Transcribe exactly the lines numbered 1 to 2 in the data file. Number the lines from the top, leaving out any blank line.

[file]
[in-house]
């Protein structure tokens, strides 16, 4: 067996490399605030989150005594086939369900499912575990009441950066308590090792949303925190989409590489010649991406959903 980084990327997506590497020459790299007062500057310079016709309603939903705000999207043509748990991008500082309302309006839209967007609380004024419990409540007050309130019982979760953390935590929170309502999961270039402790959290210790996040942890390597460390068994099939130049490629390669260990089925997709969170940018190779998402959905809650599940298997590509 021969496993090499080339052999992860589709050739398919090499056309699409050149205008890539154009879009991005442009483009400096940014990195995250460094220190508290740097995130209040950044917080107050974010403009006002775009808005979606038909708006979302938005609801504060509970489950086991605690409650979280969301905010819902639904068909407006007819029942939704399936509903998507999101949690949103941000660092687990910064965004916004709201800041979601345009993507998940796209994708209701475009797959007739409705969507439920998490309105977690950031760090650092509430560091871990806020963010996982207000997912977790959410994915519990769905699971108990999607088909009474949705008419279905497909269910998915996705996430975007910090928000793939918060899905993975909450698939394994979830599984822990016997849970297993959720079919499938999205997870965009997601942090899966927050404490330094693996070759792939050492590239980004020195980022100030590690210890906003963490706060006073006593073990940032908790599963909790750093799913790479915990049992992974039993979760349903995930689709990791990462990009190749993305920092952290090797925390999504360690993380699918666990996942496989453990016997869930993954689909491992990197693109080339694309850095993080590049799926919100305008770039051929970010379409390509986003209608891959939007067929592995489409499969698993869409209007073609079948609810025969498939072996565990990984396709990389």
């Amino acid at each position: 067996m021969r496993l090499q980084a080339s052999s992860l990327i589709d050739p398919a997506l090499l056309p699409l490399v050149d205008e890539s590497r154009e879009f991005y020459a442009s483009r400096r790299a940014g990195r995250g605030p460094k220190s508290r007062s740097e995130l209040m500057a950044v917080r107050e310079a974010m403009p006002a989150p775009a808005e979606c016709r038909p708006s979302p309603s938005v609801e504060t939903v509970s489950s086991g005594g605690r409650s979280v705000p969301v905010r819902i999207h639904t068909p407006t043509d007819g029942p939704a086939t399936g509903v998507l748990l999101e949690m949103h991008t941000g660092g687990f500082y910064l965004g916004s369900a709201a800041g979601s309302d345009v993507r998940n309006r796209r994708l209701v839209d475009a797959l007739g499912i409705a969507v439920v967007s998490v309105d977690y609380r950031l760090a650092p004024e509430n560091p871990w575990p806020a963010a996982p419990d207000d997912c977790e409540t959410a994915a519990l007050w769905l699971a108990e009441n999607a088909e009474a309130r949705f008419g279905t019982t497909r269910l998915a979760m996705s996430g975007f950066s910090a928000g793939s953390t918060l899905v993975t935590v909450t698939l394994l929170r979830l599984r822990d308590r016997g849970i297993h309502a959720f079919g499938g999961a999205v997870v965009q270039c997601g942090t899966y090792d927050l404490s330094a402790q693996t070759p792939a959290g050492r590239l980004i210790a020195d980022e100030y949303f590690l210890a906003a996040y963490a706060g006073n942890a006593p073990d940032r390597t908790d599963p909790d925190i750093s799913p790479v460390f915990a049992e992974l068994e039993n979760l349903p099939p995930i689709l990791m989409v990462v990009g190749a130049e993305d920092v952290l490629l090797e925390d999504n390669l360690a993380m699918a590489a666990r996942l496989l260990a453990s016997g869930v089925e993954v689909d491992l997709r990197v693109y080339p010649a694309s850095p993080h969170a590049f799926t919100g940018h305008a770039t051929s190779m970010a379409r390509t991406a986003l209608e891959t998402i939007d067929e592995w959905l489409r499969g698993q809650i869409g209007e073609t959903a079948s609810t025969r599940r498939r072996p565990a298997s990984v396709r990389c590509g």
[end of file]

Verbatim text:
[in-house]
């Protein structure tokens, strides 16, 4: 067996490399605030989150005594086939369900499912575990009441950066308590090792949303925190989409590489010649991406959903 980084990327997506590497020459790299007062500057310079016709309603939903705000999207043509748990991008500082309302309006839209967007609380004024419990409540007050309130019982979760953390935590929170309502999961270039402790959290210790996040942890390597460390068994099939130049490629390669260990089925997709969170940018190779998402959905809650599940298997590509 021969496993090499080339052999992860589709050739398919090499056309699409050149205008890539154009879009991005442009483009400096940014990195995250460094220190508290740097995130209040950044917080107050974010403009006002775009808005979606038909708006979302938005609801504060509970489950086991605690409650979280969301905010819902639904068909407006007819029942939704399936509903998507999101949690949103941000660092687990910064965004916004709201800041979601345009993507998940796209994708209701475009797959007739409705969507439920998490309105977690950031760090650092509430560091871990806020963010996982207000997912977790959410994915519990769905699971108990999607088909009474949705008419279905497909269910998915996705996430975007910090928000793939918060899905993975909450698939394994979830599984822990016997849970297993959720079919499938999205997870965009997601942090899966927050404490330094693996070759792939050492590239980004020195980022100030590690210890906003963490706060006073006593073990940032908790599963909790750093799913790479915990049992992974039993979760349903995930689709990791990462990009190749993305920092952290090797925390999504360690993380699918666990996942496989453990016997869930993954689909491992990197693109080339694309850095993080590049799926919100305008770039051929970010379409390509986003209608891959939007067929592995489409499969698993869409209007073609079948609810025969498939072996565990990984396709990389």